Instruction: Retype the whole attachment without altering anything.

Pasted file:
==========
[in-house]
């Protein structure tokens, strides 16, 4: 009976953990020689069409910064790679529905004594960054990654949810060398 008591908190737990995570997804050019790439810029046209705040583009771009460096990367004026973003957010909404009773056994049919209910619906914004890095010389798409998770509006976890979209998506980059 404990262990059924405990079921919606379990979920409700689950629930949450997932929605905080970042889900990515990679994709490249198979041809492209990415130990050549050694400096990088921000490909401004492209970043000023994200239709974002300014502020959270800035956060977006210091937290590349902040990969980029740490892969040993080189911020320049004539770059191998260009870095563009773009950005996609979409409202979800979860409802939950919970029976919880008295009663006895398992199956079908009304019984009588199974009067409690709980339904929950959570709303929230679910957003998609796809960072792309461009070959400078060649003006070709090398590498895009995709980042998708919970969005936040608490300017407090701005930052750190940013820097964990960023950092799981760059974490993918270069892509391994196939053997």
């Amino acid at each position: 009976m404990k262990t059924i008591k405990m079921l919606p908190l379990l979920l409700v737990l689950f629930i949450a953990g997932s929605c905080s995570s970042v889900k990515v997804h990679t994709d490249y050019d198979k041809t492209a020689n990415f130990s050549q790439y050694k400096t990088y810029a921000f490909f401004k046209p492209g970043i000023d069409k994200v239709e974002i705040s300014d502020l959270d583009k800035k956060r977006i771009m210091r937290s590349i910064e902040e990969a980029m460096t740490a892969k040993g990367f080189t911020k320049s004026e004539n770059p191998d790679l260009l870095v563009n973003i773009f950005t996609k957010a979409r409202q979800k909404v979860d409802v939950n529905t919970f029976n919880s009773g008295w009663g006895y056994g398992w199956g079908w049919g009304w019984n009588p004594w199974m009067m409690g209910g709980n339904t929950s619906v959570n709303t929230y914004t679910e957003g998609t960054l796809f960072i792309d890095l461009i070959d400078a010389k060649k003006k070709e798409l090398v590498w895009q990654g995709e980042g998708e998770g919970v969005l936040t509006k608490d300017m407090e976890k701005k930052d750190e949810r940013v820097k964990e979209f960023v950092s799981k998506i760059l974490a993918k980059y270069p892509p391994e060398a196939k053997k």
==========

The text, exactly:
[in-house]
């Protein structure tokens, strides 16, 4: 009976953990020689069409910064790679529905004594960054990654949810060398 008591908190737990995570997804050019790439810029046209705040583009771009460096990367004026973003957010909404009773056994049919209910619906914004890095010389798409998770509006976890979209998506980059 404990262990059924405990079921919606379990979920409700689950629930949450997932929605905080970042889900990515990679994709490249198979041809492209990415130990050549050694400096990088921000490909401004492209970043000023994200239709974002300014502020959270800035956060977006210091937290590349902040990969980029740490892969040993080189911020320049004539770059191998260009870095563009773009950005996609979409409202979800979860409802939950919970029976919880008295009663006895398992199956079908009304019984009588199974009067409690709980339904929950959570709303929230679910957003998609796809960072792309461009070959400078060649003006070709090398590498895009995709980042998708919970969005936040608490300017407090701005930052750190940013820097964990960023950092799981760059974490993918270069892509391994196939053997």
């Amino acid at each position: 009976m404990k262990t059924i008591k405990m079921l919606p908190l379990l979920l409700v737990l689950f629930i949450a953990g997932s929605c905080s995570s970042v889900k990515v997804h990679t994709d490249y050019d198979k041809t492209a020689n990415f130990s050549q790439y050694k400096t990088y810029a921000f490909f401004k046209p492209g970043i000023d069409k994200v239709e974002i705040s300014d502020l959270d583009k800035k956060r977006i771009m210091r937290s590349i910064e902040e990969a980029m460096t740490a892969k040993g990367f080189t911020k320049s004026e004539n770059p191998d790679l260009l870095v563009n973003i773009f950005t996609k957010a979409r409202q979800k909404v979860d409802v939950n529905t919970f029976n919880s009773g008295w009663g006895y056994g398992w199956g079908w049919g009304w019984n009588p004594w199974m009067m409690g209910g709980n339904t929950s619906v959570n709303t929230y914004t679910e957003g998609t960054l796809f960072i792309d890095l461009i070959d400078a010389k060649k003006k070709e798409l090398v590498w895009q990654g995709e980042g998708e998770g919970v969005l936040t509006k608490d300017m407090e976890k701005k930052d750190e949810r940013v820097k964990e979209f960023v950092s799981k998506i760059l974490a993918k980059y270069p892509p391994e060398a196939k053997k």